Online interactions are only going to become richer over time; we went from AOL dial-up to high definition video conferencing in a single generation. Upcoming technology, like Leap Motion and Google Glass, hints at how human-computer interactions will evolve in the near future. My feeling is that it is too early to write MOOCs off as lecture videos with multiple-choice questions. But I do agree with the argument that it might be premature at this stage of development for schools like SJSU to put all their eggs into the MOOC basket.
Even if we truly believe that online teaching will forever be an inferior alternative to traditional lectures for some purposes, there are clearly elements of a modern college education that are directly replaceable by MOOCs without any loss of content. Engineering students for example perform much of our learning by doing problem sets. Lectures are generally a non-interactive affair, unlike a history class where some form of debate or discussion can conceivably arise. Even with just the limited technology available to us today, one can imagine a MOOC system of online lectures where a small specialized teaching staff is required only to hold office hours and to grade parts of the problem sets that are not machine gradable (at least not with current natural language parsing).
It is easy to see why Computer Science professors tend to be the ones behind MOOC start-ups: many of them already run their own classes like one. At Stanford, it is common for students majoring in CS to watch all their lectures online and turn in their problem sets by e-mail. Attendance for recorded lectures easily dips below 30% after the first week of school. This often leads to comical situations where you bump into friends taking the same final exam as you, and neither of you had any idea that you were enrolled in the same class.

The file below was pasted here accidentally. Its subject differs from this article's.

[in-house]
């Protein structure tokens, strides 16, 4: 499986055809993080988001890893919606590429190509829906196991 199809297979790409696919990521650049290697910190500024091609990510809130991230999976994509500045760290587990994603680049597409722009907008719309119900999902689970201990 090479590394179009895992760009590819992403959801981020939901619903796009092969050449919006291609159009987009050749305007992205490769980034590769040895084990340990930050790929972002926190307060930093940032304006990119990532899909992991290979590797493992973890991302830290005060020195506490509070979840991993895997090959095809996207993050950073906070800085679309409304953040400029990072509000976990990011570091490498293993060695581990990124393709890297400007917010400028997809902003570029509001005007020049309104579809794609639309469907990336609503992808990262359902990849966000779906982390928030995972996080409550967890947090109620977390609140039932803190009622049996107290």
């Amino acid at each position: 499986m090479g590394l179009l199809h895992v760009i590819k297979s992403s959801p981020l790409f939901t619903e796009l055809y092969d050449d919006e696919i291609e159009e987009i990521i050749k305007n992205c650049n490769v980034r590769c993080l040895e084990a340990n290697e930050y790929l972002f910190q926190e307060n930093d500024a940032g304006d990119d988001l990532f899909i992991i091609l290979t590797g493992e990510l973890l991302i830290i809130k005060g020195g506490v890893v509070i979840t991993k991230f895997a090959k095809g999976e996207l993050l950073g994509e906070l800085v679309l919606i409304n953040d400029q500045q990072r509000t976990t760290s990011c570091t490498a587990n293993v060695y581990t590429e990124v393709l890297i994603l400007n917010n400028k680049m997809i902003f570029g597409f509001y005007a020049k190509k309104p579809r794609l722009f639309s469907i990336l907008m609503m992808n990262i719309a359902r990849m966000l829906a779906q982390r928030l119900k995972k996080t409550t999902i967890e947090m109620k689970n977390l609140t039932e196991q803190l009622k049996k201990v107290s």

You can make the argument that these Stanford students are wasting their expensive tuition. The counter-argument to that invokes the Sunk Cost Principle and the fact that these students get to spend the time they free up on potentially more useful things, such as working on a personal project or networking with future Mark Zuckerbergs. But in either case, it is an inefficient system.
The New York Times Analogy
Until its recent price adjustment, it was significantly cheaper to subscribe to the physical New York Times paper and gain free complimentary access to the online version, than to pay for the online subscription as a standalone product. This marketing trick allowed the paper to artificially inflate its number of home subscribers, but the unwanted physical copies get delivered right to the trash can.
The real threat of MOOCs is not poorer education outcome because that is a solvable problem: deploy it first for subjects that lend themselves to remote learning, then work on improving the technology to cater to other fields of teaching.